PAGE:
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Light nuisance


Light pollution can be described as: artificial light that illuminates areas that are not intended to be lit. In some cases, it can harm a person's quality of life. We can investigate the impact of artificial light on your property and take action when it is a Statutory Nuisance.

A Statutory Light Nuisance is light which is unreasonable and causes substantial interference in the use and enjoyment of your property eg it keeps you awake at night because it lights up your bedroom with your curtains closed. It does not take into account inconvenience, annoyance or personal sensitivities and just being able to see the light would not make it a nuisance.

What to do if you are affected by light nuisance

In most cases we advise that the informal approach is the best course of action in the first instance. This gives the person responsible for the light time to fix the problem, especially if they are not aware that a problem exists or to what extent it affects people nearby.

  • Talk to the person responsible for causing the problem - they could be unaware that they are causing a problem. Do not attempt to do this if you feel threatened.
  • Write to them - you may prefer to explain what the problem is in a letter as this can feel less confrontational.

If this does not work, we may be able to investigate your complaint.

What we can not investigate

  • reflection or glare from solar panels or buildings 
  • artificial light from airports, harbours, railways, bust station, public service vehicle operating centre or prisons
  • streetlights - please Report a street lighting problem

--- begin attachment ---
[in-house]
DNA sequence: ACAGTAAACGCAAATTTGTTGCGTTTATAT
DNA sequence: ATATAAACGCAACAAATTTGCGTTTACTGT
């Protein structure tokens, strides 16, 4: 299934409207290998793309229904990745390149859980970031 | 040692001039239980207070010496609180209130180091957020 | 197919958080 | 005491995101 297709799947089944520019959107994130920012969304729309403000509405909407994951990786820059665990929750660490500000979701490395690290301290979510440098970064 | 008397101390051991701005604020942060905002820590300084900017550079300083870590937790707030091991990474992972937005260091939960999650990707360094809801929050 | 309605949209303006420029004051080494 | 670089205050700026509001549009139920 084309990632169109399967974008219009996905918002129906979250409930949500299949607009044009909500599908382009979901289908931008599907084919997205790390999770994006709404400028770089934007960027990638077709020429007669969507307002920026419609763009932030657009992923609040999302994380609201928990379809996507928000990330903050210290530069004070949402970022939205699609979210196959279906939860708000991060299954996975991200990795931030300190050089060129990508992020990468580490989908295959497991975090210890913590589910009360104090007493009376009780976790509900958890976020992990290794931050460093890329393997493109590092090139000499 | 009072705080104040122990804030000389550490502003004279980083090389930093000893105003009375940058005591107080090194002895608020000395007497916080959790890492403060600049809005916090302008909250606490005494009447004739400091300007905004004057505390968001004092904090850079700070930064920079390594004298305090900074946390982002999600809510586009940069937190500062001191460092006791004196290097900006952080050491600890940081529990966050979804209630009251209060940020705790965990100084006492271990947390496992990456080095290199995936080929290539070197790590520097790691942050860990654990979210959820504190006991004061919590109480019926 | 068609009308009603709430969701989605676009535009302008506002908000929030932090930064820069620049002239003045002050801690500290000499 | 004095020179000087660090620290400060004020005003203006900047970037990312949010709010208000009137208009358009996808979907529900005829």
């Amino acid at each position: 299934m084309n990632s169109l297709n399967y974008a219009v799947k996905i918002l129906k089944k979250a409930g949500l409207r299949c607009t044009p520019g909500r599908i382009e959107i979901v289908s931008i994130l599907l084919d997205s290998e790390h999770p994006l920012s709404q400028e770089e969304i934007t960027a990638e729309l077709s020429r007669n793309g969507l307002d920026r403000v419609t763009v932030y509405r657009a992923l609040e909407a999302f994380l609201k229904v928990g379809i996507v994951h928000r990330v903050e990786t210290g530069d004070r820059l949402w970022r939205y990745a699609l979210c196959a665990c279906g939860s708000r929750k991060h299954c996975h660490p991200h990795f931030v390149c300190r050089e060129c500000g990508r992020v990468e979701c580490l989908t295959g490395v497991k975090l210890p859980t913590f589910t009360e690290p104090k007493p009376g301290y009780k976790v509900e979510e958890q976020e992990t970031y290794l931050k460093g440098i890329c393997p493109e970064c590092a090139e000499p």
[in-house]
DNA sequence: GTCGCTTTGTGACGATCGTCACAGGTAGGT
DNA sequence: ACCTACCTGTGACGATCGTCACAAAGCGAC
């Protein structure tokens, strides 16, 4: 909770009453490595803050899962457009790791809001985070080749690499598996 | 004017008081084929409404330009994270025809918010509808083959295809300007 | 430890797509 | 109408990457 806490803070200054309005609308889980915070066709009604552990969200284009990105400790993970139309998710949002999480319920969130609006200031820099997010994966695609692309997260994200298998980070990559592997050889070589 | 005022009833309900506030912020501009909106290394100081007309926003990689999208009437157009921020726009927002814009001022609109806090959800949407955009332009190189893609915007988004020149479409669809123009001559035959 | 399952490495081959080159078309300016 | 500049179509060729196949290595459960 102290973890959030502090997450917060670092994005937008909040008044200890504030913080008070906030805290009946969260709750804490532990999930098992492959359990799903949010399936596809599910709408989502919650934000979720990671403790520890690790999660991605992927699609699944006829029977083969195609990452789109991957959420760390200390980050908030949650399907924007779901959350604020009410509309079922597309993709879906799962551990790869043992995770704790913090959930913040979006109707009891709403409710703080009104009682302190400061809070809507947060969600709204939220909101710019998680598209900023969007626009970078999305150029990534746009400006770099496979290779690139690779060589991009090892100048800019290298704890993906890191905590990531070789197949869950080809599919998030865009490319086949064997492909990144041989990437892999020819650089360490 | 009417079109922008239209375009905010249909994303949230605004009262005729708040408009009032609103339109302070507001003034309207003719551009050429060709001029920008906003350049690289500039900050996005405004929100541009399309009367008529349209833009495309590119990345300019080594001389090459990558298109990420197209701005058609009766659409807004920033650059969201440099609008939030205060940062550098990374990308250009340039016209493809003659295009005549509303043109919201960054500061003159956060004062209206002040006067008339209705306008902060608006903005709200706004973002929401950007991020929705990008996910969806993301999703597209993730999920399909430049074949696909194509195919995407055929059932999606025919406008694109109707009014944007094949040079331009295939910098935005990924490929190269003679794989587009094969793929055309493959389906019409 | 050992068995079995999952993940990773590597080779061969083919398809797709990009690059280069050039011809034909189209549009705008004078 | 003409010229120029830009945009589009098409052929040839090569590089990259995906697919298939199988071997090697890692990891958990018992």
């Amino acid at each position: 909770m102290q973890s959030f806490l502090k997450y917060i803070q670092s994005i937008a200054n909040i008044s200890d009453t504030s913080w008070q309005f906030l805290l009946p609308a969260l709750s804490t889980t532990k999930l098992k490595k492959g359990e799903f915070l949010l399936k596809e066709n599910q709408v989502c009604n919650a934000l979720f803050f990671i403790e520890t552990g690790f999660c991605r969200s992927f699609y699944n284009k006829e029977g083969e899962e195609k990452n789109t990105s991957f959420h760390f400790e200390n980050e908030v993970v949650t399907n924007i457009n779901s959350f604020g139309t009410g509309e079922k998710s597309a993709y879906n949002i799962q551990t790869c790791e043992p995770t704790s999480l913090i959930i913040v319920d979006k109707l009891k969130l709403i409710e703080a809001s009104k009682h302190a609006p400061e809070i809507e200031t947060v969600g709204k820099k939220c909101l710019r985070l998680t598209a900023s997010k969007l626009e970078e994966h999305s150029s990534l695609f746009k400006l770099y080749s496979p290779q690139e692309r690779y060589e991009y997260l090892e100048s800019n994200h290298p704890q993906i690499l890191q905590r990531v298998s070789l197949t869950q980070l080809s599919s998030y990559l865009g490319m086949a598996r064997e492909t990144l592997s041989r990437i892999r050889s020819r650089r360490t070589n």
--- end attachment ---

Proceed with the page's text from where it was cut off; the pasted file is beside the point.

• sky glow
  • visual impact
  • artificial light due to a lack of window coverings

What we can investigate

  • artificial domestic light such as security lighting
  • artificial commercial light such as illuminated delivery areas

    We are unable to investigate anonymous complaints so you must provide your name, contact details and address to enable your complaint to be dealt with. 

    What we will do

    We will assess your complaint to decide whether it could be a Statutory Light Nuisance under the Environmental Protection Act 1990. If it is covered, we will investigate your complaint further. If it is not, then we will let you know and advise you who might be able to help if possible.

    How a light complaint will be investigated

    We need to record the following sort of information to see whether the problem meets the legal test of 'Statutory Nuisance':

    • how long it lasts
    • how often it happens 
    • the surrounding environment
    • the level and type of light

    In most instances, you will be asked to initially keep a record of when you are affected. 

    We may also collect other information on site visits, and contact with the person with the light. We do not share your details at any time.

    What happens next

    The evidence gathered in the investigation will decide what happens next.

    If the evidence shows the presence of a Statutory Nuisance, we will serve a legal notice. This will make it against the law for the person causing the nuisance to carry on doing so. If they continue, we may take the person to court or take other steps to ensure the Notice is followed.

    If the issue is investigated and is not a Statutory Nuisance then we will not take further formal action and we will let you and the other person know.

    How to avoid causing light pollution

    • do not fit unnecessary lights
    • do not use excessively bright lights - use the least powerful light needed for the purpose
    • do not leave lights on when they are not needed, consider controlling lights with passive infra-red detectors or timers
    • when aiming floodlights, make sure you only light the area that needs lighting
    • be careful not to put light onto other people's properties or into windows
    Contact us
    Customer Services
    03000 26 0000